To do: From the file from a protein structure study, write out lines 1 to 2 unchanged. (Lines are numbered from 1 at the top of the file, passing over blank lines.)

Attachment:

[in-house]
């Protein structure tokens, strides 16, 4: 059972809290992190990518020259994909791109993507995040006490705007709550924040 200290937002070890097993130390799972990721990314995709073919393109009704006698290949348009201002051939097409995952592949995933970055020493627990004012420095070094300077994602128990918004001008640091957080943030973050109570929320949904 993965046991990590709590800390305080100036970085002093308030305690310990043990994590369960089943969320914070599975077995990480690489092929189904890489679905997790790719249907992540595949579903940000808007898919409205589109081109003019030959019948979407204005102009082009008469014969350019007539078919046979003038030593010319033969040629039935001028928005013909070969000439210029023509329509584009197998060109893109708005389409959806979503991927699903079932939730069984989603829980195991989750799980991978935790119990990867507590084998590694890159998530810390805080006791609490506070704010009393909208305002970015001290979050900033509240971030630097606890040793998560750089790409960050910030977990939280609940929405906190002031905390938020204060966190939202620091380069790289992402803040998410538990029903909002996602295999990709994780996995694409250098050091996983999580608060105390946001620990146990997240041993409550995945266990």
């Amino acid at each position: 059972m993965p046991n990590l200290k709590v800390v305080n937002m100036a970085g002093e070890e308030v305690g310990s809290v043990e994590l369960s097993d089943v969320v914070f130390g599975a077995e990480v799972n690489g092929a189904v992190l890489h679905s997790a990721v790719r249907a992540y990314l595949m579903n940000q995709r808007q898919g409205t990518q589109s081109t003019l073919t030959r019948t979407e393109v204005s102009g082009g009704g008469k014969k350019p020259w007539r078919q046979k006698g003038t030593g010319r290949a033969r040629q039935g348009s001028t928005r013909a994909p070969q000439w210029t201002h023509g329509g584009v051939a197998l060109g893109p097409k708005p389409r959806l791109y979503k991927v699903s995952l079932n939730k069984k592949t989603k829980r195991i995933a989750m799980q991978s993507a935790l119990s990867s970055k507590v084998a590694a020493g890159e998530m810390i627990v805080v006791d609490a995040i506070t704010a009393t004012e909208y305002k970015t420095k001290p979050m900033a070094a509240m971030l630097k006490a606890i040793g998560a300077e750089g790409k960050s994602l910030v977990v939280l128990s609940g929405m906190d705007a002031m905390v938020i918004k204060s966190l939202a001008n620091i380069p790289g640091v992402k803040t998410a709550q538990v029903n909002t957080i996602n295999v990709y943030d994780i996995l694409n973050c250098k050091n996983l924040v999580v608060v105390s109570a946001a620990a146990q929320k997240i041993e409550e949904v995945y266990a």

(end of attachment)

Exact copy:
[in-house]
């Protein structure tokens, strides 16, 4: 059972809290992190990518020259994909791109993507995040006490705007709550924040 200290937002070890097993130390799972990721990314995709073919393109009704006698290949348009201002051939097409995952592949995933970055020493627990004012420095070094300077994602128990918004001008640091957080943030973050109570929320949904 993965046991990590709590800390305080100036970085002093308030305690310990043990994590369960089943969320914070599975077995990480690489092929189904890489679905997790790719249907992540595949579903940000808007898919409205589109081109003019030959019948979407204005102009082009008469014969350019007539078919046979003038030593010319033969040629039935001028928005013909070969000439210029023509329509584009197998060109893109708005389409959806979503991927699903079932939730069984989603829980195991989750799980991978935790119990990867507590084998590694890159998530810390805080006791609490506070704010009393909208305002970015001290979050900033509240971030630097606890040793998560750089790409960050910030977990939280609940929405906190002031905390938020204060966190939202620091380069790289992402803040998410538990029903909002996602295999990709994780996995694409250098050091996983999580608060105390946001620990146990997240041993409550995945266990």